The next census will collect information on Armed Forces’ veterans for the first time, it has been announced. Details about how the 2021 census will be run have been set out in a white paper on Friday. A new question will be introduced in the digital-first census with the aim to identify those people, aged 16 and over, who are serving or have ever served in the military. The data collected by the Office for National Statistics (ONS) will be used to support the Armed Forces Covenant, ensuring specific public services can be implemented where they are needed.
The entente between Britain and France may not be quite as cordiale as it used to be, but the 2018 centenary of the end of the First World War has inspired a unique cross-Channel initiative to commemorate the western front that once divided Europe to horrific effect. A two-year campaign to create a 450-mile memorial pathway that would trace the front lines of some of the bloodiest battles of the Great War has begun to attract wider European support, with French and Belgian officials signalling their interest in the project.
A new charity, the Western Front Way, has for formal approval by European governments for a tree-lined via sacra (sacred path) that would stretch from the Belgian coast at Nieuwpoort, between Dunkirk and Ostend, to the Swiss border at Pfetterhouse, 25 miles west of Basel. Along the way it would pass the battlefields of Ypres, Arras and Verdun and many other museums, cemeteries and gardens dedicated to the conflict in which nearly 20m people died.
Led by Sir Anthony Seldon, vice-chancellor of Buckingham University, and Jean-Paul Mulot, a former managing editor of the Paris-based Le Figaro newspaper, the charity hopes to fulfil the vision of Alexander Douglas Gillespie, a young British Army officer who was killed at the Battle of Loos in 1915. In a letter to his former headmaster at Winchester College, Gillespie wrote shortly before he died that when peace came he would like to send “every man, woman and child in western Europe” on a pilgrimage along the front lines “so they might think and learn about what war means from the silent witnesses on either side”. He proposed “one long avenue . . . from the Vosges to the sea. I would make a fine broad road in the ‘no man’s land’ between the lines, with paths for pilgrims on foot and plant trees for shade and fruit”.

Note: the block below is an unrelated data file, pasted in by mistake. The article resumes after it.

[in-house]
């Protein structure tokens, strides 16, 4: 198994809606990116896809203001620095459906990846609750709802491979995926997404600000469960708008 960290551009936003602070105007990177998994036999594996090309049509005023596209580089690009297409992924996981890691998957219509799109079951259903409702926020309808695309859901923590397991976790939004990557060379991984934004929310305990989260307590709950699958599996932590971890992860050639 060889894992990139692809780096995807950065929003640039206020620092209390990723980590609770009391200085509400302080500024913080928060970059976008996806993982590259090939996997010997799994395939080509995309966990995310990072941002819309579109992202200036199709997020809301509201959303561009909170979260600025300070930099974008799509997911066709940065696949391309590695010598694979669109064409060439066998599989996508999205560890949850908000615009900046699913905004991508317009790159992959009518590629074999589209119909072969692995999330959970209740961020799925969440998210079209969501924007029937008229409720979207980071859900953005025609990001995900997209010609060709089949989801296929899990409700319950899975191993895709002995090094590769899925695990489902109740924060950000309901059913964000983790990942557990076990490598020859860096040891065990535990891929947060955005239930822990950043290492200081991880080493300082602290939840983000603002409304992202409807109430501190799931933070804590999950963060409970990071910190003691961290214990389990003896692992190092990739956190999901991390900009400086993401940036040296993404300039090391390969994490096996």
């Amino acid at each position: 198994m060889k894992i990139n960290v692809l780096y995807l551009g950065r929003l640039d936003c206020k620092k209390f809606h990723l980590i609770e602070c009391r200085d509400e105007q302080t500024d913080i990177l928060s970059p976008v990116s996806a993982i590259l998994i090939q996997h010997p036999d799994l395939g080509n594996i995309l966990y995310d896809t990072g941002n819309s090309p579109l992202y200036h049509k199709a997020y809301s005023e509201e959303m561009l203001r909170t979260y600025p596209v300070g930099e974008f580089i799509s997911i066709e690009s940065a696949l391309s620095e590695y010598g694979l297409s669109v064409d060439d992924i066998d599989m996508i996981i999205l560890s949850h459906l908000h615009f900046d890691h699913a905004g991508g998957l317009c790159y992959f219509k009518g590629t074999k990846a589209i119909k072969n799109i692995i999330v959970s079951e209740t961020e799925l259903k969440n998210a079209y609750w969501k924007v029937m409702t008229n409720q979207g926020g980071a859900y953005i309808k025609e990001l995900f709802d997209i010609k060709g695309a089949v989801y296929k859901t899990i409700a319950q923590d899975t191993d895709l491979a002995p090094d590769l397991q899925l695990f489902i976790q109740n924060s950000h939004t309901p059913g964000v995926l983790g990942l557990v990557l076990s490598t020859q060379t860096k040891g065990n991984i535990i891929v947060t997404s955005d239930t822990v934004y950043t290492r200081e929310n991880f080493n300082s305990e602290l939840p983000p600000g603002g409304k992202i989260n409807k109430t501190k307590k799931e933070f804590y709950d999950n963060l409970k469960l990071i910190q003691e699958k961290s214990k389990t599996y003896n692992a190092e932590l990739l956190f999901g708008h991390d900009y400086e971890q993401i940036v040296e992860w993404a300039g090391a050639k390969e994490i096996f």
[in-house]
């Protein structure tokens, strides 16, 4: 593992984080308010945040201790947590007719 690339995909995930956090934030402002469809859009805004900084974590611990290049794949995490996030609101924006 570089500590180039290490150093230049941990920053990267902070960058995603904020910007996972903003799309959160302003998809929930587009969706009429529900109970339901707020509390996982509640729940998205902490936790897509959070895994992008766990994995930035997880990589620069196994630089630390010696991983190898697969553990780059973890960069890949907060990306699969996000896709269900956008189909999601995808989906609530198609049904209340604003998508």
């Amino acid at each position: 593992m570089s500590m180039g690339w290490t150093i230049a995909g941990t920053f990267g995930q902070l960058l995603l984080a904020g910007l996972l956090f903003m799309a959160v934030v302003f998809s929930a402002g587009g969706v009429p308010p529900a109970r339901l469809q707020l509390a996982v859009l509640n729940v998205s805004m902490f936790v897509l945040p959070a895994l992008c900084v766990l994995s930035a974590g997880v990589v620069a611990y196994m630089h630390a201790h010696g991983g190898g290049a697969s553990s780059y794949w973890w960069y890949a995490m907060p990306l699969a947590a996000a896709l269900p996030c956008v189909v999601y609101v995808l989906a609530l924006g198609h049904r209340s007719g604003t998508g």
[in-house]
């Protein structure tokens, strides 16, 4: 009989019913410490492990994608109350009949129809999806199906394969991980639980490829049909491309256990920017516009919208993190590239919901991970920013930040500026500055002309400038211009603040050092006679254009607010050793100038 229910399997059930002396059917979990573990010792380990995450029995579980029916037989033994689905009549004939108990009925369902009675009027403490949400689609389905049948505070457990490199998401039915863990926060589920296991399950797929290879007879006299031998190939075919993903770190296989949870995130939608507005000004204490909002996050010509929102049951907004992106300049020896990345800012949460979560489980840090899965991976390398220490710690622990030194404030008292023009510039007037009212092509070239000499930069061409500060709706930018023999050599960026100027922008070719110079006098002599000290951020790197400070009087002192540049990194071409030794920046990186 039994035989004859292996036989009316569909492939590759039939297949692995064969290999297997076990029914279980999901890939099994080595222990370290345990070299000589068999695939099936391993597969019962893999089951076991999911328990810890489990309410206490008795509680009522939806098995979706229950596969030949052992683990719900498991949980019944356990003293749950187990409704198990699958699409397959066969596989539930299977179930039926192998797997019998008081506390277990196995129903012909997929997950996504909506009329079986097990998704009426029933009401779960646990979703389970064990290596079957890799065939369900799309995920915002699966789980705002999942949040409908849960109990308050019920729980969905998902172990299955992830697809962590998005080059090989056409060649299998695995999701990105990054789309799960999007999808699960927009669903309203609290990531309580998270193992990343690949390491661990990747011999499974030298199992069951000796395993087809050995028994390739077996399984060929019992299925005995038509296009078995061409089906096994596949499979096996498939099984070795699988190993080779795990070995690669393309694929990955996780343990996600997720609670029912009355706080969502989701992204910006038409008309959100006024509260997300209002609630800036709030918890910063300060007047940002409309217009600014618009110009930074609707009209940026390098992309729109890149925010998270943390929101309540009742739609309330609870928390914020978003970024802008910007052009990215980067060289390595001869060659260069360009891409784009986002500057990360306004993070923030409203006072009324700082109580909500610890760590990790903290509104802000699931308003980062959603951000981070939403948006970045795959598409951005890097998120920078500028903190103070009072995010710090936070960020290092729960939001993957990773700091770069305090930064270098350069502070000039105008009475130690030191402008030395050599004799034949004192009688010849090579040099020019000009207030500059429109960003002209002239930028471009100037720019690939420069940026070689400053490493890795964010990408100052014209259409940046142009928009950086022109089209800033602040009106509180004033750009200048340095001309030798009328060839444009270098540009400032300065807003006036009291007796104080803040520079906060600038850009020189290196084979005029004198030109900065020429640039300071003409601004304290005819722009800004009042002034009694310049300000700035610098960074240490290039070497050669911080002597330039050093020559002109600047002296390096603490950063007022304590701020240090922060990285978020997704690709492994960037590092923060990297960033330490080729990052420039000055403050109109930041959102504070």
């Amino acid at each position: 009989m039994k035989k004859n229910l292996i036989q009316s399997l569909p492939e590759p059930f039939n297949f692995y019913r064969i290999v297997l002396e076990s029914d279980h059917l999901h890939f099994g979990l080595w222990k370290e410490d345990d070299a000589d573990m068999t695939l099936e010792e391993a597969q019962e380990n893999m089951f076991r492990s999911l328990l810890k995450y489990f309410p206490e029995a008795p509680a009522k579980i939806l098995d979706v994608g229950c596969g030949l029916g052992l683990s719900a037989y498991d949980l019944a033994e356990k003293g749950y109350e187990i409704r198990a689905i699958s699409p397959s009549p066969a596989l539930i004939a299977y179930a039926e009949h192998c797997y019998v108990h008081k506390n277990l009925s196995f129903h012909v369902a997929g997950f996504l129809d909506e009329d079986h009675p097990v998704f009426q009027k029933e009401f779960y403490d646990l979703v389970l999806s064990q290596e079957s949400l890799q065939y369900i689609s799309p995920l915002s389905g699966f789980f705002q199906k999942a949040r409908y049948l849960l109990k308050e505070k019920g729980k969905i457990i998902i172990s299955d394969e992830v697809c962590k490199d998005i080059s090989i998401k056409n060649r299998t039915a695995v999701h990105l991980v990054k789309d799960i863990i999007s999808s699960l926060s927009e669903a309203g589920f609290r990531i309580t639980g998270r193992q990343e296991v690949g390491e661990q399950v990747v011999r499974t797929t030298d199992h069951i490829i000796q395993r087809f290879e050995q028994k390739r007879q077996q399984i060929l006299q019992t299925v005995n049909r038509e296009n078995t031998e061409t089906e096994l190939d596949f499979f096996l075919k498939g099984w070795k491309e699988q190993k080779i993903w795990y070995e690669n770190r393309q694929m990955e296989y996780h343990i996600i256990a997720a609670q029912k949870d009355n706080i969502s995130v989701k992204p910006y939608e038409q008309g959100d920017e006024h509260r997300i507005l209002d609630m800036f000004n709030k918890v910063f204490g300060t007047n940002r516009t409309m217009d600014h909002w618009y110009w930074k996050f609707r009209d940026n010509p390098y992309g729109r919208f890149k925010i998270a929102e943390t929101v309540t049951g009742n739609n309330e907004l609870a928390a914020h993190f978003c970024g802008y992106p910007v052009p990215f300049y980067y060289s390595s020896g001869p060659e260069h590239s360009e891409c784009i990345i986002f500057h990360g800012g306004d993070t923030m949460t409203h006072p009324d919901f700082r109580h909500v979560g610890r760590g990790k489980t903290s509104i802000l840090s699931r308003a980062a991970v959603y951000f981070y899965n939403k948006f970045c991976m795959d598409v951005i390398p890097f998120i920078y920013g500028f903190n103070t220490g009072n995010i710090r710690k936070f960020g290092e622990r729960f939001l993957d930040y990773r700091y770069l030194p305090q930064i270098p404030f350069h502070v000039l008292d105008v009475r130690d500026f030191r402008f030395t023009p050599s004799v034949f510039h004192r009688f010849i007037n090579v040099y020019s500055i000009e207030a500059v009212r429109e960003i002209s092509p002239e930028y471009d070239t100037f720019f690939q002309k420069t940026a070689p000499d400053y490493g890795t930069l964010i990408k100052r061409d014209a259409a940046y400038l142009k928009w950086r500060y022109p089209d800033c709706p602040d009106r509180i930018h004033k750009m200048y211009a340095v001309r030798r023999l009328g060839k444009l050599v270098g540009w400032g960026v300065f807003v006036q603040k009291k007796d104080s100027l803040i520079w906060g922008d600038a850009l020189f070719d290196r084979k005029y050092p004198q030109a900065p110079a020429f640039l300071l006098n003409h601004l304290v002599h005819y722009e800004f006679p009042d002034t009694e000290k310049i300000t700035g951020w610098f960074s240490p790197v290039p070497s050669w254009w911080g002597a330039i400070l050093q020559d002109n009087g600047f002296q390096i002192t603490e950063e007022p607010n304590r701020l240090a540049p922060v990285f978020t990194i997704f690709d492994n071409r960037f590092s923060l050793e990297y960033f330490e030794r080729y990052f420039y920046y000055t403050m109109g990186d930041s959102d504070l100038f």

Seldon led a walk along sections of the proposed route in the summer of 2016, attracting support from several British celebrities, including the actors Dominic West, Cherie Lunghi and Elizabeth Hurley. The project’s main challenge was to try to arouse enthusiasm across the Channel at a time when any British initiative was being viewed — for the most part sourly — through a Brexit lens. “One of our main concerns was that it not be just an Anglo project, in which case it would probably never happen,” said Rory Forsyth, 32, chief executive of the charity and who also runs an events company.